One of the earliest ordinances against cross-dressing was passed in Columbus, Ohio, in 1848, making it illegal for someone to appear in public “in a dress not belonging to his or her sex.” While police enforced such laws on public streets and jailed offenders, the impersonation of women by men, and men by women, became a popular routine on the vaudeville stage, a precursor to today’s variety show. And it so happens that in the early 1900s, one of the most renowned male impersonators was a Charlottesville native.
Kathleen Clifford was born in Charlottesville in 1887. Hailey Stoudt, who researched and designed an exhibit about Clifford’s life that is currently on display at the Albemarle Charlottesville Historical Society, says there are discrepancies between the historical record and the information Clifford presented to the public about her life.
Because British performers were popular at the time, Clifford purported to be from England, despite her Virginia birth. And because being a performer was not exactly a reputable thing to do, especially for a woman, there is no information available about Clifford’s family, possibly because she took a stage name. While an origin story pinpoints her entrance into the performing arts at age 15, when she met American producer Charles Frohman at age 15, (who then cast her to star in a musical comedy called Top o’ the World), Stoudt says this is likely the glamorized Hollywood version. Clifford probably had more humble beginnings and had to work her way up from minor parts to center stage.
As a male impersonator doing vaudeville, Clifford wore a top hat, coattails and a monocle. Her smart fashion sense earned her the nickname “the Smartest Chap in Town.” The exhibit explains there were two generations of male impersonators. In the first generation, which performed from 1860 to 1900, the goal was to present a realistic portrayal. According to historian Marybeth Hamilton, female impersonators at the time were billed as illusionists, which made them appear less of a threat to traditional gender roles. But in the second generation of male impersonators, from the 1900s to 1930s, actresses were purposefully more feminine, no longer trying to pass for male as vaudeville hoped to attract a more middle-class audience, including women and children, and a convincing drag performance would have been considered vulgar.
Clifford continued to perform in vaudeville up to the 1930s, even as she was cast in Broadway productions and silent films. The only film Stoudt found intact was When the Clouds Roll By, a 1919 comedy in which Clifford stars as the romantic leading lady, an artist named Lucette Bancroft, opposite Douglas Fairbanks as Daniel Boone Brown, a young man being driven mad by his psychiatrist.
“It is the only one [of her films] still currently available,” Stoudt says. “A lot of silent films were actually destroyed. It’s kind of sad that we don’t have them to look at now. The performance is over the top and exaggerated to get the point across, but she was definitely talented.”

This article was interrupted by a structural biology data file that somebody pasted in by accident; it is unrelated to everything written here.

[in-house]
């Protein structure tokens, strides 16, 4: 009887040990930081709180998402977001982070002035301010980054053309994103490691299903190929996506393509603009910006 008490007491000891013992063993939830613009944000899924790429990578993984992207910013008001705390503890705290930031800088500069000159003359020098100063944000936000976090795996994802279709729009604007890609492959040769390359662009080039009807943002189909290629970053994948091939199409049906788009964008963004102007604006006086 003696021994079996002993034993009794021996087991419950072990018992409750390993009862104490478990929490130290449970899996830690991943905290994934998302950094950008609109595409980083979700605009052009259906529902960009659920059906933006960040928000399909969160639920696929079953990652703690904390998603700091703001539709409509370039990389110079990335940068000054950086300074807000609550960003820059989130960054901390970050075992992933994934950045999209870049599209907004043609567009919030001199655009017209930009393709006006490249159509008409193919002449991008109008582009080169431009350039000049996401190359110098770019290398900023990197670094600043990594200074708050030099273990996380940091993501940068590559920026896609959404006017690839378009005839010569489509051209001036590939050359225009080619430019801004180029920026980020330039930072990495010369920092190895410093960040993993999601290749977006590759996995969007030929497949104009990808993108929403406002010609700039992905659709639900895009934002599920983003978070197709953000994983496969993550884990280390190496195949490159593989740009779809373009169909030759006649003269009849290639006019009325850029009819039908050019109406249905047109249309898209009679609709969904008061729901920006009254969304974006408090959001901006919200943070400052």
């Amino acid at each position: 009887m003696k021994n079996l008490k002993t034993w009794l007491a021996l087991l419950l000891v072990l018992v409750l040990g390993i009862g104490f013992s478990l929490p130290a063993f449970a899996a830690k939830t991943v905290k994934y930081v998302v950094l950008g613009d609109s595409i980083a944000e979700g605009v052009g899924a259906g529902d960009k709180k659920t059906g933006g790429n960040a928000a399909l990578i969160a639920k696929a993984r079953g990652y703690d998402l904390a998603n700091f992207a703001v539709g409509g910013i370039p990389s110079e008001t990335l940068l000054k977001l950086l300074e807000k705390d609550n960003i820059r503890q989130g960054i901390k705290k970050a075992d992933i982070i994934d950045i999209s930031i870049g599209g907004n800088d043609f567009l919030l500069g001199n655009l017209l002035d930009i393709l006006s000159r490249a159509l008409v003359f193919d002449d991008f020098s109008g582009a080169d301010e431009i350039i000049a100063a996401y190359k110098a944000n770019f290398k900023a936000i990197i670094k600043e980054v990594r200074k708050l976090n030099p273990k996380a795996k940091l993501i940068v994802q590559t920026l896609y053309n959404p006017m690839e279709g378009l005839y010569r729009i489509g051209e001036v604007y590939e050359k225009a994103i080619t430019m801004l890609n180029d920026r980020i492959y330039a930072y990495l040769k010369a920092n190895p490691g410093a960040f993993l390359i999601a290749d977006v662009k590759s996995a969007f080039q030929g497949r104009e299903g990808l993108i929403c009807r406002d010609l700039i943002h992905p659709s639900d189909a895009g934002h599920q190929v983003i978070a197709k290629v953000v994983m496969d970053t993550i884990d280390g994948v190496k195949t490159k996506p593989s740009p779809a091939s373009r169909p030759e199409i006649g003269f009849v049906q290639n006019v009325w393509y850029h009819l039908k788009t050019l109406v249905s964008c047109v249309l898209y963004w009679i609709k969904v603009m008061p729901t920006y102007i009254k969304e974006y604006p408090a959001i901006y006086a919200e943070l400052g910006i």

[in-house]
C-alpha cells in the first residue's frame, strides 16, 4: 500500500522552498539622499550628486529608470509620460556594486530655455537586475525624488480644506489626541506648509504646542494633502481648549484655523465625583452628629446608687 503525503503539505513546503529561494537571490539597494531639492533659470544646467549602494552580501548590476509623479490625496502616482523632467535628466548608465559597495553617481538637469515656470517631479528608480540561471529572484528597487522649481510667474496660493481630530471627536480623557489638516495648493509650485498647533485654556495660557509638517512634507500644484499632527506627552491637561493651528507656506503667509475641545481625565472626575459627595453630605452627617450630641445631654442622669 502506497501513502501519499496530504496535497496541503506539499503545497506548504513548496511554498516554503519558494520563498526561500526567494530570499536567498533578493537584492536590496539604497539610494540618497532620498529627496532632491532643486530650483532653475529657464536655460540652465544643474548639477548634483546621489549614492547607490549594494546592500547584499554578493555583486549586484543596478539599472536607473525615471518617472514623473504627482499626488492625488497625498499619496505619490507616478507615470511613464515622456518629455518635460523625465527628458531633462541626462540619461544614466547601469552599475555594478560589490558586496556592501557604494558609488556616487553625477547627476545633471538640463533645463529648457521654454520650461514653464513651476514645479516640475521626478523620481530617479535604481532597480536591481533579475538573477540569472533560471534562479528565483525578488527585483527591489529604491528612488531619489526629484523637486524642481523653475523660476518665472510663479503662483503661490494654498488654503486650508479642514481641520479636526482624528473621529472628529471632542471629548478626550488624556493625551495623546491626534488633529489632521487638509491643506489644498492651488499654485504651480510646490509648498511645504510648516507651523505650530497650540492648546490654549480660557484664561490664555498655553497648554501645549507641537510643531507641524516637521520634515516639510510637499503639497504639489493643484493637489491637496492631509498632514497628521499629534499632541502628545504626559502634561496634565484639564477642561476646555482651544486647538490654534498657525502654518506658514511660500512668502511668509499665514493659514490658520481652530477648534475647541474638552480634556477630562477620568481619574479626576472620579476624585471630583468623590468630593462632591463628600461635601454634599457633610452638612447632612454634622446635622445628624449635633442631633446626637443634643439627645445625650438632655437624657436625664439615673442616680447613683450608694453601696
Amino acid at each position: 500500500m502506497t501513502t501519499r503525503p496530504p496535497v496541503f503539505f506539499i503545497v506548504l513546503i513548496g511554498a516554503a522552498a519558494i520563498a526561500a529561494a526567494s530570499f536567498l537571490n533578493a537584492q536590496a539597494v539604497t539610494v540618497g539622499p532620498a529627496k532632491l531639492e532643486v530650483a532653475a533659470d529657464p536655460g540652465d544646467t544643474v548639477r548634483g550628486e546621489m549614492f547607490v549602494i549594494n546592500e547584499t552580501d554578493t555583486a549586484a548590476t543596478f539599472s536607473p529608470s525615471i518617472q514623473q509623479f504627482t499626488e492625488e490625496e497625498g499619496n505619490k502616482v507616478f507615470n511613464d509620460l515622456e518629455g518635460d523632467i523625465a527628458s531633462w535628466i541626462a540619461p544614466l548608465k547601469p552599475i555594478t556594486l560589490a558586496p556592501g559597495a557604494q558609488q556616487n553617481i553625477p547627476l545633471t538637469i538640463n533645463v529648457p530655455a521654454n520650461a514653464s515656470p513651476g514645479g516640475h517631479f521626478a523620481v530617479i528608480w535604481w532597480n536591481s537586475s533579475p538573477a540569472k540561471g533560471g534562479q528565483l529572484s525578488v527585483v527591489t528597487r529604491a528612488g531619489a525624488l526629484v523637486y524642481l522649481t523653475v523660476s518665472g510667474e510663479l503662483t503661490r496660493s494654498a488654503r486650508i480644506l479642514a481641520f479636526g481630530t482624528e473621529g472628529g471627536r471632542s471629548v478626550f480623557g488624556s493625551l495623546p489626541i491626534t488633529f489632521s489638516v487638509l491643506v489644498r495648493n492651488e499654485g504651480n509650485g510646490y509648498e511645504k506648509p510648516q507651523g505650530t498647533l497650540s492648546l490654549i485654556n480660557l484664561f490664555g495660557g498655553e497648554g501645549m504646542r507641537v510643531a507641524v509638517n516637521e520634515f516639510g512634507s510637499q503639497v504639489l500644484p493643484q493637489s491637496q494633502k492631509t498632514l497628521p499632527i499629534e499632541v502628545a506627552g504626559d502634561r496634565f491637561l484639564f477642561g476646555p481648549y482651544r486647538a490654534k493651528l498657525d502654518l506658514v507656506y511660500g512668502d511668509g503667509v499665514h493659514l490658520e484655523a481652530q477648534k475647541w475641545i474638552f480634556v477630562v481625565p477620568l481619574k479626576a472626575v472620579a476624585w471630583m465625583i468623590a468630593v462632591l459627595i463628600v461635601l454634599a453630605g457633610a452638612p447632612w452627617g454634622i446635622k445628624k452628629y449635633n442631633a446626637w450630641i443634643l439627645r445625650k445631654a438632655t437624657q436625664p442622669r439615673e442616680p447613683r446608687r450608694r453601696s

While she continued to act, Clifford also opened a florist business in Hollywood in the late 1920s. But five years after the first feature film with sound, Clifford appeared in a short talkie called The Bride’s Bereavement (1932), and then she disappeared from film. Her appearances in vaudeville, too, began to wane in the 1930s, as the novelty and popularity of the talkies eclipsed such live-performance shows.
Her passion for the written word, however, did not diminish. In 1945, she published The Enchanted Glen: Never Trod by the Feet of Men, a children’s book that was illustrated by Howard “Kim” Weed, a contributing illustrator to Disney’s Fantasia (1940). Ten years later, Clifford published the novel It’s April… Remember?, inspired by her time in Hollywood, a place she described as “perhaps the most romantic city in the world of romantic dreams.”
“It’s a farce that looks at Hollywood’s personalities and outrageous characters,” Stoudt says. In the foreword to the novel, Clifford reminds her readers that it is a work of fiction, asks them not to superimpose themselves on her characters and even jokes about being sued for libel. Yet she writes a sincere and nostalgic tribute to the “fabulous people” of Hollywood and credits them with their unbiased generosity and selflessness.
“She was such an interesting woman,” Stoudt says. “She was famous for being a male impersonator in vaudeville, making all her costumes, writing her own songs and material. She was definitely a hardworking woman and this translated later in her life when she ran her own business and wrote her stories and novels. I’m excited to see, as more information becomes available, what we can uncover about her.”
The exhibit will be on display through the end of the year, and an article on Stoudt’s latest findings on Clifford is forthcoming in The Magazine of Albemarle County History.